(CNN) — Staring out over Iceland's Svinafellsjokull glacier, a cruel, frozen landscape of white ice broken by blue crevasses, it's easy to imagine myself in some distant world on the other side of the universe.
It's bleak and cold, but beautiful in an otherworldly way.
This is the stand-in for an alien world that director Christopher Nolan used for his doom-laden new movie "Interstellar," instead of spending squillions on CGI backdrops.
In the film -- released by Warner Bros, which like CNN is owned by TimeWarner -- astronauts played by Matthew McConaughey and Anne Hathaway plunge through a space wormhole in search of an alternative to a dying Earth.
While the plot might be baffling, if some reviews are to be believed, the reason for choosing Svinafellsjokull isn't.
Forged by harsh winters and angry volcanic forces, it's like nowhere else I've seen on Earth -- cinematic. The same can be said for many other locations in Iceland, which is why the country's become a go-to destination for a slew of sci-fi directors.
Svinafellsjokull doesn't have a lengthy role in "Interstellar," but it's featured strongly in posters and trailer scenes showing McConaughey walking across a hostile, wintry terrain.
It looks so incredible, I wanted to see it for myself. Reaching Svinafellsjokull is easier than blasting through an intergalactic breach, but only just.
What should be a five-hour drive along the southern stretch of Iceland's Highway 1 -- for most parts a two-lane blacktop that loops from Reykjavik around the country's perimeter -- is made longer by frequent stops for slack-jawed gawping at mind-boggling scenery. There are snow-capped volcanoes, plunging waterfalls, terrible cliffs and bizarre petrified landscapes coated with lurid green moss.
At one point the road crosses a broad, featureless lava field whose pitch-dark terrain is only rendered distinguishable from the highway by painted white lines.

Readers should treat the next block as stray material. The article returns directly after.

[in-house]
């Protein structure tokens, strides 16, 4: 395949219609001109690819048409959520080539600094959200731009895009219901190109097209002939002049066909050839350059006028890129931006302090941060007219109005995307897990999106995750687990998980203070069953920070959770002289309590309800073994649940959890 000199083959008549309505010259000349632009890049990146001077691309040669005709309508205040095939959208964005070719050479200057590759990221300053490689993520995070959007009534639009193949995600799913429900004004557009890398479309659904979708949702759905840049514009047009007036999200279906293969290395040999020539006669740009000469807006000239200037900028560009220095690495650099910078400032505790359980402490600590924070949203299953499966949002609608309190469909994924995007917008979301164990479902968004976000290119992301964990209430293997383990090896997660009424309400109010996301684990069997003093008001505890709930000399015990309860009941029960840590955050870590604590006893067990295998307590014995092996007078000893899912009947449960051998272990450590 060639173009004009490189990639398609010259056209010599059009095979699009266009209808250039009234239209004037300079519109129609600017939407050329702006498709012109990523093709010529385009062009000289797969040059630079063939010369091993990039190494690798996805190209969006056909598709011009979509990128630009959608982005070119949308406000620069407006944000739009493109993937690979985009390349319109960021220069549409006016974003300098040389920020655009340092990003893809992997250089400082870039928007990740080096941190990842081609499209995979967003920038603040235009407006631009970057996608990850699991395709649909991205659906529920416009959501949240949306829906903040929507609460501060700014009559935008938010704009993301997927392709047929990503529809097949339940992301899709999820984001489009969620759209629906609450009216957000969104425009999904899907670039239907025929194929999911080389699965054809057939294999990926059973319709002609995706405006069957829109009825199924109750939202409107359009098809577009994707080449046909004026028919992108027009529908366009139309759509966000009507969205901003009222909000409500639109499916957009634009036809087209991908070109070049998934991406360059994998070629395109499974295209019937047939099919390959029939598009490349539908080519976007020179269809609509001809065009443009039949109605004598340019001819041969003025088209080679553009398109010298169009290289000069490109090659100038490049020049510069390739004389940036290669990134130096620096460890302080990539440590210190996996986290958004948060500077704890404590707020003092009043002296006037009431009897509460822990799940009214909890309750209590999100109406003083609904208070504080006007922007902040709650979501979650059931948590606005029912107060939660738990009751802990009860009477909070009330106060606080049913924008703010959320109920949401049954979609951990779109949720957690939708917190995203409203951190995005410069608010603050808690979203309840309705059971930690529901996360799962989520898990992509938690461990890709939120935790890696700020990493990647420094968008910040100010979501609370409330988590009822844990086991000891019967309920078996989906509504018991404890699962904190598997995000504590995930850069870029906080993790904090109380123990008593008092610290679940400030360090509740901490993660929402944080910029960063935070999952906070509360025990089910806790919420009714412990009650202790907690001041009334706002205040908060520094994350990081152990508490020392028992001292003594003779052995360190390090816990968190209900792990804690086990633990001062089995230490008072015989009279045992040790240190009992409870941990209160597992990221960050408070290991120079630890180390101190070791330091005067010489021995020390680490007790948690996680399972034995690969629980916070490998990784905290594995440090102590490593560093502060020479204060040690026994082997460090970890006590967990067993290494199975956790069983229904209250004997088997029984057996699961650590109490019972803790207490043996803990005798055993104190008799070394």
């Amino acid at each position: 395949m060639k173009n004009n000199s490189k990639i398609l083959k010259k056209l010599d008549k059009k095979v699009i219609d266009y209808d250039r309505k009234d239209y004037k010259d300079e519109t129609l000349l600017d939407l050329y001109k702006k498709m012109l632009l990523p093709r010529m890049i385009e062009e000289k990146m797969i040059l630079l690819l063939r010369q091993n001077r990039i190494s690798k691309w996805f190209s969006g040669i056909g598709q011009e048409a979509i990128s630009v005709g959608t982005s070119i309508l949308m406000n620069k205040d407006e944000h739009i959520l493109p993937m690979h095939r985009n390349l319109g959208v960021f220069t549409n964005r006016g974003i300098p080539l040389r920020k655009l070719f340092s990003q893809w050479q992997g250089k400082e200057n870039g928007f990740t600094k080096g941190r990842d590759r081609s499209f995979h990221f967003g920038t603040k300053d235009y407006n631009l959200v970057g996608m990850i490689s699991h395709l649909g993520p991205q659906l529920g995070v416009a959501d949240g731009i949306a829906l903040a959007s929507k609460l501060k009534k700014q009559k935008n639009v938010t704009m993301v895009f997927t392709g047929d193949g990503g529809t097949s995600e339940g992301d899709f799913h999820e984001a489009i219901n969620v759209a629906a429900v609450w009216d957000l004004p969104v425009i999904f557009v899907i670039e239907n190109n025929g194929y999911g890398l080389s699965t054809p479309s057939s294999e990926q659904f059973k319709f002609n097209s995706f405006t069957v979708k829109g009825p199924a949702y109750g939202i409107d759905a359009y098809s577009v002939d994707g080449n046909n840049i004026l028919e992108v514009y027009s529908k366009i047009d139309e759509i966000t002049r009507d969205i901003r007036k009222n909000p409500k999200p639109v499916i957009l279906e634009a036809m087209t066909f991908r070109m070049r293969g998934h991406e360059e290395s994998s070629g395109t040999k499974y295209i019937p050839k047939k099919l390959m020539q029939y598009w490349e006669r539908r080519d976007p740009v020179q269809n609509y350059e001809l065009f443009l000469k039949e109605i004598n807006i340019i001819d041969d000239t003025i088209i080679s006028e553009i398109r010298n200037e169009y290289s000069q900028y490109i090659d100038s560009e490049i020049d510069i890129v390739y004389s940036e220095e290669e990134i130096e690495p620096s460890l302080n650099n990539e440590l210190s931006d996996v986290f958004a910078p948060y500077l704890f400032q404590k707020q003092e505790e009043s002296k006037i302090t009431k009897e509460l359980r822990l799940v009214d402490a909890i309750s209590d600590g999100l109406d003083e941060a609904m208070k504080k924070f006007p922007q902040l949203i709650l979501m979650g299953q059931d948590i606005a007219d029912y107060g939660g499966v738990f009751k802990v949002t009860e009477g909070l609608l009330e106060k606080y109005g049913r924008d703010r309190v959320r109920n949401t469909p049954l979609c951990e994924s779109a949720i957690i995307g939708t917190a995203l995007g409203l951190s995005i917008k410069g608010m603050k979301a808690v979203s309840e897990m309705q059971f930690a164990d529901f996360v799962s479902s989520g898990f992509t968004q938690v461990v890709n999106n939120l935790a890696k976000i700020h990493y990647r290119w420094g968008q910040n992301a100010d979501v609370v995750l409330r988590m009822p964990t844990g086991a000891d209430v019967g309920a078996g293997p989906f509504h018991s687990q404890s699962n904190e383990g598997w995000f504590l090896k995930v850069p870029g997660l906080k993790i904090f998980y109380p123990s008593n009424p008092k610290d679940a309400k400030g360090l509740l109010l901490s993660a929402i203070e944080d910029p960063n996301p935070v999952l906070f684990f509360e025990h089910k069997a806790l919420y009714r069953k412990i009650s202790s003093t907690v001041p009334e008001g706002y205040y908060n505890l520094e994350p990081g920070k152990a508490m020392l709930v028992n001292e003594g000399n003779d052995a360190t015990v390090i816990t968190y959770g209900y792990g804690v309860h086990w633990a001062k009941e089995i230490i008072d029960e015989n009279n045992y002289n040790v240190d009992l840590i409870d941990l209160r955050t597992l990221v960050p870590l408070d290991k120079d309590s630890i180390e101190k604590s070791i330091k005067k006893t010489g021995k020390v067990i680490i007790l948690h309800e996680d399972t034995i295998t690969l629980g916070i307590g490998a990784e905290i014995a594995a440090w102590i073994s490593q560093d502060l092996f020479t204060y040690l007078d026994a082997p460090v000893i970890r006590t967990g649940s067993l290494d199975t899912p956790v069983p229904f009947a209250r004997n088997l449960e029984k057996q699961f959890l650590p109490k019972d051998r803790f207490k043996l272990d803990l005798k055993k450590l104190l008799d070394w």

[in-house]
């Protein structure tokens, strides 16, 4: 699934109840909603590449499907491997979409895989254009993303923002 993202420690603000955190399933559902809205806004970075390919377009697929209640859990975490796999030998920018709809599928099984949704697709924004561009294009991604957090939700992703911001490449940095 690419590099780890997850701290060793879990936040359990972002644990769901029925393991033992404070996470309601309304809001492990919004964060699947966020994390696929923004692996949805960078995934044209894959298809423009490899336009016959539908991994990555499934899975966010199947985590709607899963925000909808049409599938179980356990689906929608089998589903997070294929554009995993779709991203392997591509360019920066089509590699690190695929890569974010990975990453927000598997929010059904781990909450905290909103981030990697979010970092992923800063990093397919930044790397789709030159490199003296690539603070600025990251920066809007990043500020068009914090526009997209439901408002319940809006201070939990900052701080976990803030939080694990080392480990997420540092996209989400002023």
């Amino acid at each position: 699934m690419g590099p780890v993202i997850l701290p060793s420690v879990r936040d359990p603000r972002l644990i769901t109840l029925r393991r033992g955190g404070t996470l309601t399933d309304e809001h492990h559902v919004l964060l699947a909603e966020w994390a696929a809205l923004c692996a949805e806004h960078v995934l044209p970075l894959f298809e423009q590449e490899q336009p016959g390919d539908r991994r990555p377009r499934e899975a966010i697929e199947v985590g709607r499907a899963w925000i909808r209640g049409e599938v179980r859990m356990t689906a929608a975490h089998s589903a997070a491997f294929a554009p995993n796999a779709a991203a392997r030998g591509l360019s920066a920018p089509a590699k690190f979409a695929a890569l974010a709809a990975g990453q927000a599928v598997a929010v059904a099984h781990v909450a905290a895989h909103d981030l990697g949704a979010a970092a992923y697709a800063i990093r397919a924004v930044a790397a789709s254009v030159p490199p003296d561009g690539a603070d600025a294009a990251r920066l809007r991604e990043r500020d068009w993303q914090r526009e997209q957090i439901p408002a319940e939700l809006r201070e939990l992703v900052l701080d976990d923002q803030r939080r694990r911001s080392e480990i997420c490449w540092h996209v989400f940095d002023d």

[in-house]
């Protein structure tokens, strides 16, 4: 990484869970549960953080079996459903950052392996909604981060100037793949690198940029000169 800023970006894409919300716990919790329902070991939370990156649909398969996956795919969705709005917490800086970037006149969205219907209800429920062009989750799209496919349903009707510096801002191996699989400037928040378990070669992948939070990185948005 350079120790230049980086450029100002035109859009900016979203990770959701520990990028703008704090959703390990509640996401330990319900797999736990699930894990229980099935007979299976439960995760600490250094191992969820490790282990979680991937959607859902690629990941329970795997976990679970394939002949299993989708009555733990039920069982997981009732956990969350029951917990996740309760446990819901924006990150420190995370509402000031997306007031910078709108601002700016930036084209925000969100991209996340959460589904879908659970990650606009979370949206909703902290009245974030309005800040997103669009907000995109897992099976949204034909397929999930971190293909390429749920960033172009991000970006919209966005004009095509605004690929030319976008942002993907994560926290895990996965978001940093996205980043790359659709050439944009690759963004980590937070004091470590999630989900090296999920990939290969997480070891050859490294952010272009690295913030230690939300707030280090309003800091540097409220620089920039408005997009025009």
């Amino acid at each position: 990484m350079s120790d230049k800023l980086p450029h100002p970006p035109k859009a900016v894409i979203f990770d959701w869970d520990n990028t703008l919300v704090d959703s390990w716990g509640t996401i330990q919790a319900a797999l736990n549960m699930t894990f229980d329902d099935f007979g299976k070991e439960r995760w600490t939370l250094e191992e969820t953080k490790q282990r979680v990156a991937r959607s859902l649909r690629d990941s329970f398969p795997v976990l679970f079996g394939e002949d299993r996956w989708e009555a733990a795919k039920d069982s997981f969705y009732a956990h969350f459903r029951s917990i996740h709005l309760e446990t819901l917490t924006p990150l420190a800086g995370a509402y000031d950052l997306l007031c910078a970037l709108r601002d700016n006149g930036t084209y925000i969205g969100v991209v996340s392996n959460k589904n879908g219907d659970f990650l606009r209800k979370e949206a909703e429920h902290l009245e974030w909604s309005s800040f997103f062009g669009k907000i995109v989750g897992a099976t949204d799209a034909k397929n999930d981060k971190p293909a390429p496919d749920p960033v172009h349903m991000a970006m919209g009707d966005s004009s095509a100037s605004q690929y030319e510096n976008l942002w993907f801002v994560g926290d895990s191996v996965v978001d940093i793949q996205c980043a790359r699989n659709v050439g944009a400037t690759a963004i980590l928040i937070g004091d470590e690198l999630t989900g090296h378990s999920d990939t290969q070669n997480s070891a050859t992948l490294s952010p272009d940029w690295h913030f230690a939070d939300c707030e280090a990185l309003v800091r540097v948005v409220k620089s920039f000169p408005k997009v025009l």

I arrive at the glacier as night falls and spend the night at the Hotel Skaftafell (Skaftafelli 2 Freysnesi, 785 Orafi; +354 478 1945), an unfussy but welcoming stop in the bleak shadow of the ice field that's equipped with an excellent restaurant and talented wait staff.
The hotel was used as a watering hole for the "Interstellar" crew in September 2013, but if the receptionist at the front desk was left starstruck by the celebs passing through its sliding doors, she isn't letting on.
"We've had lots of them," she says dismissively. "They're always filming here."
Daylight arrives after 9 a.m. -- it's late October -- and brings with it views of clouded mountains.
A weak sun pushes its way over the southern horizon and the temperature hovers a couple of notches above freezing. At a nearby hut operated by Icelandic Mountain Guides, I join a small group embarking on a hiking tour of the glacier. We're kitted out with crampons and ice axes.
Our guide, Tomas, gives us a rudimentary lesson in staying upright on the ice.
"Walk like a cowboy, not a ballerina," he advises, chiefly to ensure we don't impale ourselves on our own spikes, but also for better balance. And then we're let loose on the glacier.
Svinafellsjokull lies at the foot of Vatnajokull, said to be the largest glacier outside of polar regions.
Awestruck by the sheer bombast of the jagged world stretching ahead of us, we're silent at first. The only sounds are our crampons scraping the ice and winds howling higher up the mountain.
I'm by no means alone -- there are eight of us in our group, plus another huddled about half a mile away -- but looking out over this huge, empty expanse of vicious ridges stretching up to Vatnajokull, there's a daunting sense of being a long way from home.
Before we get too overwhelmed, Tomas leads us up and down the great folds in the ice to the brink of yawning crevasses where glassy, blue ice plunges to unknown depths.